It is the same kind of resolve, this same sense of duty, the same sense of spiritual tenacity that Paul talks about is that we are here to stand in defense of the gospel, is that we are here to stand in guard of what has been entrusted to us, is that we don’t waiver. And here is the wonderful thing, we do it together. We don’t do it alone. And that is the second point.
Here we are to be striving together. Paul is conveying the idea of striving side by side or to work side by side with one another, not by yourself, but together. Not alone, but with each other.
Now here is the interesting thing that always reminds me of this. It is a great thought and a great story. I will never forget when I heard the story of the Lone Ranger and Tonto. They are riding along in the canyon and they are speeding through and all of a sudden the Lone Ranger realizes that there are a lot of warriors that are coming, dressed in battle, ready to attack Tonto and Lone Ranger. And all of a sudden, the Lone Ranger looks over at Tonto and he says, “What are we going to do?” And Tonto looks at him and says, “What do you mean “we,” Paleface?”
And so this is key. Here is what you have to recognize and we have to understand, this is not a me mentality when it comes to partnering together for the gospel. It is we. It is us. It is this church. It is difficult to stand alone and not know that you have people next to you. That is a huge burdensome task.
But the beautiful thing that we can see within the church is when we see us working together. I love the stories and I love to hear when people are coming by and saying, hey, I have this person that I am reaching out to and I am trying to share the gospel with. Brother, I am praying for you. I am praying with you that we will work side by side to do this together.
The picture of the body of Christ is wonderful and we see each intricate part at work, whether it is small, it is not insignificant. Whether it is large or not, every part has a vital aspect to how we see the gospel at work here, across the seas, when we give for Bible, when we support each other on missions. All of that is striving together or working side-by-side.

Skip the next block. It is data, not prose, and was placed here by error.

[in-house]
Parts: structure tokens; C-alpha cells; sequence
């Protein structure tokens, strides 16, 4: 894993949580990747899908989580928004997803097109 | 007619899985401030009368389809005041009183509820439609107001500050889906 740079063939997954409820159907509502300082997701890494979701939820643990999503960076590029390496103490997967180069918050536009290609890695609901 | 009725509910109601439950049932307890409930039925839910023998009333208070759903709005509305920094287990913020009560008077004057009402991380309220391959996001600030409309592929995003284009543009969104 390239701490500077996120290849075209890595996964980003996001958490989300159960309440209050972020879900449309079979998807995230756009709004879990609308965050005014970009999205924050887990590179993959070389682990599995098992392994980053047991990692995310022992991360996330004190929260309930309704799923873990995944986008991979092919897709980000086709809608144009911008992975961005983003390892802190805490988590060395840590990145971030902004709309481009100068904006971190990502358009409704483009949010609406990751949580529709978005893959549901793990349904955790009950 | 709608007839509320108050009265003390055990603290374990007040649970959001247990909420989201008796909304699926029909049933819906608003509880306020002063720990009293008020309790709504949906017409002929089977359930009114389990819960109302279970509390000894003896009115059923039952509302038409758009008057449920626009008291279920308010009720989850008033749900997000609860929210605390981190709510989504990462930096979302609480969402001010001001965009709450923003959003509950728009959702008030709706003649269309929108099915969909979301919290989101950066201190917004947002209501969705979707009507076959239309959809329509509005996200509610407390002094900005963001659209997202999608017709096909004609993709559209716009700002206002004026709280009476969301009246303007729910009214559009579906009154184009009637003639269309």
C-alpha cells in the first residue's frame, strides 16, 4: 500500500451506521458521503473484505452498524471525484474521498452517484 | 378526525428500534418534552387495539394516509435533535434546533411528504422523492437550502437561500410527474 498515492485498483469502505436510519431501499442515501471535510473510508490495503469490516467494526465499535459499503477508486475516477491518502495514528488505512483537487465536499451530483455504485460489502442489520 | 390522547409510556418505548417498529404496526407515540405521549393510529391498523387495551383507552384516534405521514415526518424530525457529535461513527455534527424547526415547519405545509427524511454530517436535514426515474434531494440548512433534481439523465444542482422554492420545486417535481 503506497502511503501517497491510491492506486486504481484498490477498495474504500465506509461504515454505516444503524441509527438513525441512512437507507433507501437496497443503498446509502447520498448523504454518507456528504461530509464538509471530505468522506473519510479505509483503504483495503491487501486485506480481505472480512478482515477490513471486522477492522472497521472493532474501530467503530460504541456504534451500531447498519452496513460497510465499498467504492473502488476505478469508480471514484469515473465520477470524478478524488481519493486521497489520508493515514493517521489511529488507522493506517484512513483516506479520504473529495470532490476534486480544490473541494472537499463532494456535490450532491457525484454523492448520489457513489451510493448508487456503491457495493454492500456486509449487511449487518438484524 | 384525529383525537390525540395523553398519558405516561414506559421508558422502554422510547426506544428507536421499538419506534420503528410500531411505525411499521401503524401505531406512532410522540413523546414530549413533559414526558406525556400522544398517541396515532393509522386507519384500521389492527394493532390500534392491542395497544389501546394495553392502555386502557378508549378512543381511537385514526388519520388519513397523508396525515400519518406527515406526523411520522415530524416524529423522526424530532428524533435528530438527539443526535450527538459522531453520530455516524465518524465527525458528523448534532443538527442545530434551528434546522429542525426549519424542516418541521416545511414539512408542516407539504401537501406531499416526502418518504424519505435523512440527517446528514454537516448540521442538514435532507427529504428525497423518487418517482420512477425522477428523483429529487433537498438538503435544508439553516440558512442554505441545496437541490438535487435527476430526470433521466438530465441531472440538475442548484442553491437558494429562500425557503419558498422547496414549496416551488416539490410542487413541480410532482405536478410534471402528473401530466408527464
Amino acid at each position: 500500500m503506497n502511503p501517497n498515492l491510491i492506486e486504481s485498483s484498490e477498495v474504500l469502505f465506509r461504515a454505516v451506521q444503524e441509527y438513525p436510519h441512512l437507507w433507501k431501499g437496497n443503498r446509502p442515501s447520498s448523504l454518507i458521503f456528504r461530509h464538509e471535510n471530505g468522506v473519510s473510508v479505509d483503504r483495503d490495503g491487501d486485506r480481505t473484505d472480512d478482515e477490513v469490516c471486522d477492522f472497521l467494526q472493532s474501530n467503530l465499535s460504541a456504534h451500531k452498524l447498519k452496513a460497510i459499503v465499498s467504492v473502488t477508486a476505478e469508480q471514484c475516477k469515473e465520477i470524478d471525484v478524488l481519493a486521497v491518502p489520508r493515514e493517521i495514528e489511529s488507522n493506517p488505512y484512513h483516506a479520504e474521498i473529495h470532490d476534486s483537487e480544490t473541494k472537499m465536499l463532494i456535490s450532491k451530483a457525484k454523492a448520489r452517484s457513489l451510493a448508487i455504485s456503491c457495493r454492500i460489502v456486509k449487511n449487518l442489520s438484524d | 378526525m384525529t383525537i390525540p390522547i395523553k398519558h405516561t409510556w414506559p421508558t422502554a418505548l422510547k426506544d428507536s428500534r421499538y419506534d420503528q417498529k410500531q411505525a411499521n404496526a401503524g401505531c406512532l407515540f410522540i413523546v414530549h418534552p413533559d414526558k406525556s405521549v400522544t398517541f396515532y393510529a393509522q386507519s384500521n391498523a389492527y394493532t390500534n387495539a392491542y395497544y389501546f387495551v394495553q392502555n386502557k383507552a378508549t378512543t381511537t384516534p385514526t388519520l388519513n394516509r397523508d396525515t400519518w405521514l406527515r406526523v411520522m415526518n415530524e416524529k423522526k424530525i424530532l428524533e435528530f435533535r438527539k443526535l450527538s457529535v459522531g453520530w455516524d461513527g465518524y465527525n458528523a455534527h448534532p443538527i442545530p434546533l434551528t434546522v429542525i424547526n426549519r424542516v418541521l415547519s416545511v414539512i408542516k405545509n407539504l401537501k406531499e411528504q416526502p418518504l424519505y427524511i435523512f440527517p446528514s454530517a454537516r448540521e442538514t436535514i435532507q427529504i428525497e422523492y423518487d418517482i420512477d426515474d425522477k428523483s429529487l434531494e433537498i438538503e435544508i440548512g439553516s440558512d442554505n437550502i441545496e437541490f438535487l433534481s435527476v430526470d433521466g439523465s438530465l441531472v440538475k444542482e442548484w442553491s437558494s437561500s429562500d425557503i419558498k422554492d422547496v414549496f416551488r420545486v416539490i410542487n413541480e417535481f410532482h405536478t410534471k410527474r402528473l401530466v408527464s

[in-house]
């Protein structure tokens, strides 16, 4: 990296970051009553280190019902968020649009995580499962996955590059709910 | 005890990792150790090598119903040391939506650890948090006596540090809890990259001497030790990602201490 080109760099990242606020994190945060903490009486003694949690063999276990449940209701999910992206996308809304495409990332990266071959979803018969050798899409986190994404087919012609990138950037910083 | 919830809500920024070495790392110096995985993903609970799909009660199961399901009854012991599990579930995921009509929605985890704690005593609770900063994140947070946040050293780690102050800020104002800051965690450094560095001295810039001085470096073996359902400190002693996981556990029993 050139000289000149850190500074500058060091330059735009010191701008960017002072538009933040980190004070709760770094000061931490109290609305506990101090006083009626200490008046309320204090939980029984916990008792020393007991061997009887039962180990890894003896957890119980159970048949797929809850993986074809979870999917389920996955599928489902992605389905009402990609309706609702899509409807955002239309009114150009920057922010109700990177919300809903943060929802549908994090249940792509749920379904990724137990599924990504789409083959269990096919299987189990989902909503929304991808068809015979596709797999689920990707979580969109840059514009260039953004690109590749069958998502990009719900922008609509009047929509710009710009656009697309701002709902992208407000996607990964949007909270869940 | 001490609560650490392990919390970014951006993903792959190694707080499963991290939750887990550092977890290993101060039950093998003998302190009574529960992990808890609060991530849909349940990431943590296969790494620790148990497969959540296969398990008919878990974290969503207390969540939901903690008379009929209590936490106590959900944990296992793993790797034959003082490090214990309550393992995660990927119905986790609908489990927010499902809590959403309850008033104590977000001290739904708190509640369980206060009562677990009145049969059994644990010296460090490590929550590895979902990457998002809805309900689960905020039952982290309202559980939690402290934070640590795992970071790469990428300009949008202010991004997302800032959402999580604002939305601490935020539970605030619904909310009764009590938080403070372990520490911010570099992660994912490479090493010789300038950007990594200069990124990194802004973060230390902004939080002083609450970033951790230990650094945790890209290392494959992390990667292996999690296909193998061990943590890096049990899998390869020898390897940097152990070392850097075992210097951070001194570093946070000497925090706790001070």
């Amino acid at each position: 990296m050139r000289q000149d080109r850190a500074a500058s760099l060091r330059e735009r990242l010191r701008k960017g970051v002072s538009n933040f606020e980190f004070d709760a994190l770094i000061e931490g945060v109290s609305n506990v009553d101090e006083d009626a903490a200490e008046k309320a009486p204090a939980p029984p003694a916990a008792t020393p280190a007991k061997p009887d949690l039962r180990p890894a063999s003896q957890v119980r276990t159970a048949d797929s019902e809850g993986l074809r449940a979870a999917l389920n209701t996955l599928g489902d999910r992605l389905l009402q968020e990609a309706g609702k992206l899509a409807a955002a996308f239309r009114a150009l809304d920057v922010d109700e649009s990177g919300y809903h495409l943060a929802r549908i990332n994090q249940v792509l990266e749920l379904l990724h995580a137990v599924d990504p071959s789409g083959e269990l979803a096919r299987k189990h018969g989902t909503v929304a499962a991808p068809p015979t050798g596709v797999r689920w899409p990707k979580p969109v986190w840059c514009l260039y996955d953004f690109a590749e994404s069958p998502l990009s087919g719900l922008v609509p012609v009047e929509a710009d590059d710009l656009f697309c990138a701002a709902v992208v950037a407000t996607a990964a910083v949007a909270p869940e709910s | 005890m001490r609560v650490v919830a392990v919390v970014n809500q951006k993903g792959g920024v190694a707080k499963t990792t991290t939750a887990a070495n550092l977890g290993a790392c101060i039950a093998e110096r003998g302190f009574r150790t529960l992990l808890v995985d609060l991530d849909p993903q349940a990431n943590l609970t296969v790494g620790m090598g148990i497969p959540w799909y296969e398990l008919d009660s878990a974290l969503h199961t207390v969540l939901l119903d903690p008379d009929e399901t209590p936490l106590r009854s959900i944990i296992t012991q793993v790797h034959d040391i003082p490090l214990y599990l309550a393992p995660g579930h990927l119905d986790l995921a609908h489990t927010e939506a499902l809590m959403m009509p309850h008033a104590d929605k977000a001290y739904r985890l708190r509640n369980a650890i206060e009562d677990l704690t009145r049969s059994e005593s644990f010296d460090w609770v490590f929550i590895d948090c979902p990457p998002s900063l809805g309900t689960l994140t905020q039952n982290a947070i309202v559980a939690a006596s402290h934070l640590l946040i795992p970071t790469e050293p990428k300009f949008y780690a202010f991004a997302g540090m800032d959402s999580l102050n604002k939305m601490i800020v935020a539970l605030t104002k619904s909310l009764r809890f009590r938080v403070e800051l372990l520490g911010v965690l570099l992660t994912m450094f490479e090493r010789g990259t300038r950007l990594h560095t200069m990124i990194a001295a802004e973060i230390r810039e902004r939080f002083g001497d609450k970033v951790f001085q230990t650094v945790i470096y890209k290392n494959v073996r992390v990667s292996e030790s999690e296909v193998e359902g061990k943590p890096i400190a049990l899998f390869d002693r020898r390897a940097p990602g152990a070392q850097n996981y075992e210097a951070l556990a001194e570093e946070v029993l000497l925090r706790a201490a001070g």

Now here is the flip side to this. That is the wonderful picture. But truth be told, sometimes that may not happen. And sadly sometimes what happens is that we allow other things and the difference between working side-by-side is strife. It is discord. And that is what we don’t need. That is what we don’t want to see because here is the thing, Paul is telling them that this is a beautiful picture of how the world is seeing us and when there is strife and there is discord amongst the church, it ruins that unity. In fact, it is disunity, not unity. So Paul says, make sure that you strive side-by-side, that you work together in unity. We have the same gospel, we are saved by the same Christ and we are united to work together.
The third one is this, serving with faith and not with fear. Serving with faith and not with fear. One of the key words here is the word “fear.” And this is a rare word. It means to be frightened or to be disturbed or to be dismayed in light of opposition. This is when all of a sudden there are people attacking or they are saying things. We had a little bit of this when we experienced through the last sermon series on whether we had to decide whether we were going to stand for God’s Word or bend to man’s opinion. And we experienced a bit of opposition when we were standing for God’s Word. And that is the kind of fear that Paul is talking about.
But what Paul wants you to do is not to do, not to live in that way, but to actually live encouraged and to know that you are going to live fearlessly in faith. It reminds me of one of my favorite movies that I have seen and that is “Remember the Titans.” How many of you guys have seen “Remember the Titans.” One of my favorite movies.